Voyage to Aotearoa

Practicing medicine in New Zealand: Tackling 3 misconceptions about working abroad

Sydney LeFay, DO, debunks some common misconceptions about practicing abroad as a DO. Dr. LeFay also shares the story of her unforgettable experience of working in the Land of the Long White Cloud.

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My dream of practicing medicine abroad was first ignited at the 2013 American Psychiatric Association conference in San Francisco. As a medical student, I was dazzled by the many fascinating talks and stalls in the exhibit hall. I found myself especially drawn to the stall that proclaimed, “Practice in New Zealand!”

I grew up in a small town, and I’d never traveled to another country before. I was enticed by the literature at the table on work-life balance, the opportunity to see another health system and exposure to new cultural experiences, all while being paid for the privilege.

I was hesitant, however. I didn’t even have a passport back then, let alone any experience obtaining a visa. The idea of working abroad was as intimidating as it was exciting.

The man working the New Zealand stall unfortunately didn’t know the answers to my many questions, so I tabled the idea. I wouldn’t be able to act on it for many years anyway.

Keeping the dream alive

New Zealand stuck in the back of my mind all the way through residency and fellowship. I met a mentor in residency who had practiced there himself, and he encouraged me to keep the dream alive. In 2019, the year I would finish fellowship, I talked with my partner (now my spouse) about where we should go next. I half-jokingly said, “Maybe we should move to New Zealand.”

“When can we leave?” was their unflinching response.

It was almost one year between that conversation and our first day in New Zealand. I could write a tome about all the intricacies involved in the process of our journey to Aotearoa (the Māori name for New Zealand) in mid-March 2020, but, for now, let’s start with the three basic misconceptions I had to clarify for myself before I made contact with my recruiter.

The picturesque view from the top of the Wellington Botanic Garden, near Dr. LeFay's New Zealand home.

Misconception #1: DOs are limited in their practice rights overseas

Although DOs have historically been classified as strictly “osteopaths” (only licensed to practice osteopathic manipulation) in some countries, the AOA has worked diligently for years to educate licensing organizations on the realities of osteopathic training in the United States. In fact, it was just announced last month that the association representing the medical regulatory boards of 47 countries passed a resolution supporting recognition of U.S.-trained DOs as equal to U.S.-trained MDs.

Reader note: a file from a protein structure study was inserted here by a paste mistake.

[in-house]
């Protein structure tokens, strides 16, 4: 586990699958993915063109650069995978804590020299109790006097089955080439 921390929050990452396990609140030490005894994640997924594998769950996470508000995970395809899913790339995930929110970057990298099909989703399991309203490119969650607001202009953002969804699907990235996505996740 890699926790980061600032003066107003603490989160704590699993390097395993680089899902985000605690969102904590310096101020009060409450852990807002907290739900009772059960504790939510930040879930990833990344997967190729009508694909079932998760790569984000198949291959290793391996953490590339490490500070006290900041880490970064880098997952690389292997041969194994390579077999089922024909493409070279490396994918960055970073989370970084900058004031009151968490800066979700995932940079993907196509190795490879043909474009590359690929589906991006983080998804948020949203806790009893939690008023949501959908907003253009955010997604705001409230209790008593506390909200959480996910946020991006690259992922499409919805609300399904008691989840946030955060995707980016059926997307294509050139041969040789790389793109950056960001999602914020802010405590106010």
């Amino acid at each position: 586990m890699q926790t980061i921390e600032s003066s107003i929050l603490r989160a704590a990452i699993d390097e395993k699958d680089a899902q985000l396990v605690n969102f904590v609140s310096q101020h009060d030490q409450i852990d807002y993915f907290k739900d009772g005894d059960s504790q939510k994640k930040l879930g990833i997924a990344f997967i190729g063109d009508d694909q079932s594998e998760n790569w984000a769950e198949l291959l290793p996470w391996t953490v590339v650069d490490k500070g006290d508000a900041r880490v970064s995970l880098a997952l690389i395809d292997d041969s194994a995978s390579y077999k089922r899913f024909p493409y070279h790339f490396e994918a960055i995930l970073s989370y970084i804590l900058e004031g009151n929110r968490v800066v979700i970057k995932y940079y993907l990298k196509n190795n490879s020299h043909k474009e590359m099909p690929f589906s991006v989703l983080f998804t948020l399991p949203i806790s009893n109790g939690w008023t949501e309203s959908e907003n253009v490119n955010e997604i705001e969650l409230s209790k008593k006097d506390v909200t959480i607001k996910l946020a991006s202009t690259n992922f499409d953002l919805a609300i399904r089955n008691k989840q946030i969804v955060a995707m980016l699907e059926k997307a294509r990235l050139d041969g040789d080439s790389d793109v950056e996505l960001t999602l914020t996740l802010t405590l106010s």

As time has gone on, DOs have seen their rights to practice overseas increase. This map has more info about DOs’ practice rights in various countries, and the AOA’s International Licensure page has more details about practicing abroad today.

When I applied to work in New Zealand, there was absolutely no problem with my degree and no difference in how I was treated by my employer. All physicians seeking to practice medicine in New Zealand must register with the Medical Council of New Zealand, which provides this helpful self-assessment tool for internationally trained physicians to use to see if they qualify for licensure and determine their licensure pathway.

As a psychiatrist, I qualified under the Specialist registration pathway, but other DOs may qualify under the Comparable Health System pathway. The first time I was asked about the letters after my name was several months into my work, when a social worker observed that he’d never seen “DO” before. He was simply curious to learn about my training, and that was the end of it.

Misconception #2: You’ll have to retake your boards or redo your residency

While in New Zealand, Dr. LeFay worked at Te Whare o Matairangi, an in-patient facility for those experiencing mental illiness, at Wellington Hospital, pictured here.

The short answer here? Not always. Based on my personal experience, psychiatrists in New Zealand have six months of child and adolescent psychiatry rotations, compared to the three months that I completed. Psychiatry residencies in the U.S. vary significantly in their child exposure, so it is not unusual for an American psychiatrist to be considered “deficient” in this area.

As a result, when I was applying for a permanent New Zealand license, I was required to complete three additional child psychiatry months under supervision. I functioned as an attending on an inpatient child unit and was paid accordingly during this period.